1980 Columbia Cup
Columbia River, Tri-Cities, Washington, July 27, 1980


Pak Does Double Flip On Columbia
by Craig Smith, Times staff reporter

The new Pay 'N Pak hydro noses into the Columbia River as it flips during a practice run yesterday on the Columbia River at Pasco.
The new Pay 'N Pak hydro noses into the Columbia River as it flips during a practice run yesterday on the Columbia River at Pasco.
The Pay 'N Pak hydroplane flies through the air as it flipped Sunday on the Columbia River, injuring its driver, John Walters.
The Pay 'N Pak hydroplane flies through the air as it flipped Sunday on the Columbia River, injuring its driver, John Walters.
bullet Pak Does Double Flip on Columbia
bullet Muncey Sets Two World Marks in Columbia Cup
bullet Statistics

PASCO The Pak isn't back anymore. It's on the shelf until next season and its rookie driver, John Walters, is in the hospital.

Walters, suffered multiple injuries yesterday in a double, end-over-end flip while testing the turbine-powered unlimited hydroplane before the Columbia Cup race.

Walters is in stable condition in Kennewick General Hospital with a fractured left hip socket and sprains to his left shoulder, elbow and knee.

Bill Muncey, piloting the Atlas Van Lines, was the upset winner of the race run on the Columbia River.

The Pak has been retired from racing until next season by Dave Heerensperger, chairman of the board of Pay 'N Pak, Inc. He attributed the accident to an improper adjustment on the boat's rear stabilizing wing, and Walters' overeagerness. Walters had been scheduled to start his unlimited career in Heat 1A at noon.

Heerensperger said the new boat "went a little too fast too early."

From his hospital bed last night, Walters recalled the accident: "I was timing my start. I was getting after the boat pretty hard and watching my stopwatch.

I felt it get a little light. It kind of came up and I came off the throttle a little bit. The boat just hung there a long, long time. Then finally I felt the back end drop a little bit and the nose stick up and I knew it was going over.

"I was conscious of the whole thing. I remember trying to bury myself in the cockpit as much as possible. I remember there was a lot of pressure actually holding me in the seat. I remember the water coming around twice. I was kind of pitched out of the boat when the boat hit the water upside down and backwards at the end of the 2 times. It came down hard on one sponson and that's when I fell out of it."

Walters, 27, of Renton, was traveling about 160 miles an hour down the front straightaway at 10:40 a.m. when the boat went airborne. The 2 rotations in the air is the most ever by an unlimited. It showed how light the boat is compared with other hydros.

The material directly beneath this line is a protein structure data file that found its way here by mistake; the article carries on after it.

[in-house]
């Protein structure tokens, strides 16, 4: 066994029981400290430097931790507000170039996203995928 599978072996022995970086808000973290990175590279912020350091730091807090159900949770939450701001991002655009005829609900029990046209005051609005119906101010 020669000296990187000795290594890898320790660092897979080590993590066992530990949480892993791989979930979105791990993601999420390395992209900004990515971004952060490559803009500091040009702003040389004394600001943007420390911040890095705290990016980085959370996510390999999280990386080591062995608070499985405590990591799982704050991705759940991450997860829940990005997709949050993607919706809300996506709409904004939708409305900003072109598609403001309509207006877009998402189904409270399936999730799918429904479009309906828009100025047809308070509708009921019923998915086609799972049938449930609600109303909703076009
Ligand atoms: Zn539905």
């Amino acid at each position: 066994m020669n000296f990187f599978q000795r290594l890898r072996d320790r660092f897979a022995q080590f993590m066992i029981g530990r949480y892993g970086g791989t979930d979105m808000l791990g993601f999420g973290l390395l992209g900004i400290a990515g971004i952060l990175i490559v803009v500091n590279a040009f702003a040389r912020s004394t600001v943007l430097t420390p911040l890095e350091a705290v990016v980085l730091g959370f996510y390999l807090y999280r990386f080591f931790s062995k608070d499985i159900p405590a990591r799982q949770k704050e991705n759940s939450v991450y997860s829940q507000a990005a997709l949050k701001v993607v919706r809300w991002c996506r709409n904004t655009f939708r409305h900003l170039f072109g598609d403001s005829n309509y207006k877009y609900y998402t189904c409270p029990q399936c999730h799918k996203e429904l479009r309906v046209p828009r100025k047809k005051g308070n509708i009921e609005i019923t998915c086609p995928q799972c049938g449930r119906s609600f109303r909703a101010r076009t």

Heerensperger said, "I just think the wing wasn't adjusted properly ... It just flew. It's so light."

Jim Lucero, Pak crew chief, said he didn't expect Walters "to go quite that hard.

"I asked him to go out and take it easy, not get himself in any precarious position."

Lucero was so confident of the run that he remained on the pit dock and did not see the flip.

But Walters maintained that he wasn't going faster than planned. He said he had run two straightaways at 160 m.p.h. before the accident occurred.

Walters responded "possibly" when asked if the whole Pak camp had pushed itself too hard to get the boat launched and into the race. The boat was first tested Thursday in Seattle.

"That's a hard question to answer," Walters said. "I felt comfortable going that fast. It really didn't give me any warning that it was going to happen."

Walters admitted that if he had had more practice time in the boat, he might have been able to detect some signal and avoid the accident.

"Most boats, after you learn them well, pretty much tell you what you can do and what you can't do," Walters said. "Maybe if I had been in it longer, I would have picked something up before the accident that would have warned me."

Heerensperger said he will withdraw the boat from the circuit for the rest of the season. A doctor said Walters will need at least six weeks for rehabilitation. He may require surgery for his hip fracture.

Heerensperger estimated the damage to the boat at about $30,000. Structural damage included a shredding of the tail wing and the shearing off of the right pickle-fork sponson.

Divers reached Walters 65 seconds after the flip. He had had the presence to signal he was conscious after hitting the water. The driver had high praise for the rescue team.

The boat was towed back to the pits upside down.

Heerensperger said by withdrawing from the circuit, the Pak preserves a year of its turbine eligibility. The Unlimited Racing Commission provisionally is allowing use of the helicopter turbine engine for four years.

"We don't use up a year of eligibility and we have four years starting next year because we did not race the boat," Heerensperger said. "We did not make an official start.

"We'll just put it in the barn and go out and test 20 to 30 times next year and make some-wing adjustments. We've got a few new ideas. We'll be very competitive."

Walters said he still is eager to drive the boat, although he admitted some second thoughts entered his mind after the accident.

"On the initial impact, it kind of sends thoughts through your mind like `what am I doing this to myself for?' " he said. "But Jim and David came back later on and we were talking about what changes we want to make and I found myself getting more and more involved in it. I'm really anxious to get back in it."

(Reprinted from The Seattle Times, July 28, 1980)


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